How to Choose and Install Border Edging
No Garden Design is Complete Without Border Edging
Designing and maintaining an attractive garden is hard work. There is no doubt about it. Hours of planning, sowing, pruning and mowing (plus a whole host of other activities) are required to keep gardens presentable. Why then, ruin all your hard work by neglecting simple tasks? One such example is garden border edging. Omitting this vital finishing touch is a horticultural crime so heinous it could be compared to pairing a tailored three-piece suit with scuffed, unpolished shoes. Scruffy and unforgiveable. The separation between lawn and flower bed simply must be distinctly marked.
What type of border edging to use?
Wood is the most common material to use as garden border edging; wood looks natural and blends in superbly with surrounding fence panels, sheds, or other garden structures, whilst clearly separating lawns from flower beds. Several different options exist, from classic border rolls and heavy-duty sleepers through to enchanting picket fences.
Border rolls always look fantastic – an excellent choice for any garden edging project. Use a spirit level for a touch of finesse; after all, ‘if a job’s worth doing it’s worth doing well’.
Horizontal logs and sleepers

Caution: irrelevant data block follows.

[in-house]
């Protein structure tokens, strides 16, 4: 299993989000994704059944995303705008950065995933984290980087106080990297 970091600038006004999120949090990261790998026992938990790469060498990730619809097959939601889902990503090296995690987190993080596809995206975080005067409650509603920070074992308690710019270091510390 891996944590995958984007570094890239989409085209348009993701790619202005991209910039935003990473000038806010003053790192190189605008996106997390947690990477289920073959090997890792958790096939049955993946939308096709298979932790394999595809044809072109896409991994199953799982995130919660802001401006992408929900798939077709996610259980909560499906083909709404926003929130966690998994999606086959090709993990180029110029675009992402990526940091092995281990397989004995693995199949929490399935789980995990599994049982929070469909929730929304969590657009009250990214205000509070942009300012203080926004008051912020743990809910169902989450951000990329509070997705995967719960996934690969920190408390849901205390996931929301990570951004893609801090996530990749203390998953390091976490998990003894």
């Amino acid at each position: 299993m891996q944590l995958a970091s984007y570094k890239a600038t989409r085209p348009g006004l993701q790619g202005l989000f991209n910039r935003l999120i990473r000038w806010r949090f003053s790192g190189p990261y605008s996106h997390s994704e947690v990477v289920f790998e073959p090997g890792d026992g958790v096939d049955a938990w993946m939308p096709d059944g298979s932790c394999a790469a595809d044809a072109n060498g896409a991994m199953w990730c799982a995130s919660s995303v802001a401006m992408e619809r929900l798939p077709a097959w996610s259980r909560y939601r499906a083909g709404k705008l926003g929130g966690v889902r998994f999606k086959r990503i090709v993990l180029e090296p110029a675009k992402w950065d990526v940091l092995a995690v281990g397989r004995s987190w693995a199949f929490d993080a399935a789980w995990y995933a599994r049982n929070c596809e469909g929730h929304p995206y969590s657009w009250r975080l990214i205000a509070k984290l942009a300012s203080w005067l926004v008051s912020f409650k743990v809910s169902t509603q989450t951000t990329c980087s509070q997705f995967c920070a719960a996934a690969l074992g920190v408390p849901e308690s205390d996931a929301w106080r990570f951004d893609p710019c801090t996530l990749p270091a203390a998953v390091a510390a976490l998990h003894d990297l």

Horizontal logs and sleepers work just as well as vertical border rolls. Traditional and rustic in design, they look brilliant and easily keep lawn and soil separate. Just be sure to enlist the help of a friend if opting for sleepers; they’re very heavy!
Unlike border rolls, logs and sleepers, picket fence edging won’t stop soil from escaping; they do look charming when surrounded by flowers though! Picket fence garden borders create an idyllic, cottage garden feel. Or, to keep that soil tidied away, try dome-topped border edging.
How to Install Garden Border Edging
Luckily, garden edging is straightforward to install.
The first step in implementing a proper garden border is to mark out appropriate boundary lines. Straight lines obviously look neat, and are ideal for us perfectionists. Curved lines add interest, and may be required should you have an old tree or other feature to negotiate; laying a hosepipe down to act as a guide is good practice.
Next, you’ll need to remove any turf on the wrong side of the border. If you’re lucky enough to own a proper lawn edger, use it; if not, a traditional garden spade will do the job. (Remember to remove any pebbles, weeds or roots too.)
Then, dig a small trench in which your chosen border edging will sit. Finally, once installed, fill in any gaps with soil to ensure your chosen border edging remains secure, and able to withstand any onslaught from the weather or the neighbour’s pesky cat.
Hopefully this guide has helped you choose your border edging. Ultimately though, the choice is yours! Every garden is different and every gardener has different tastes. Let us know which border edging you prefer, and why, in the comments section below.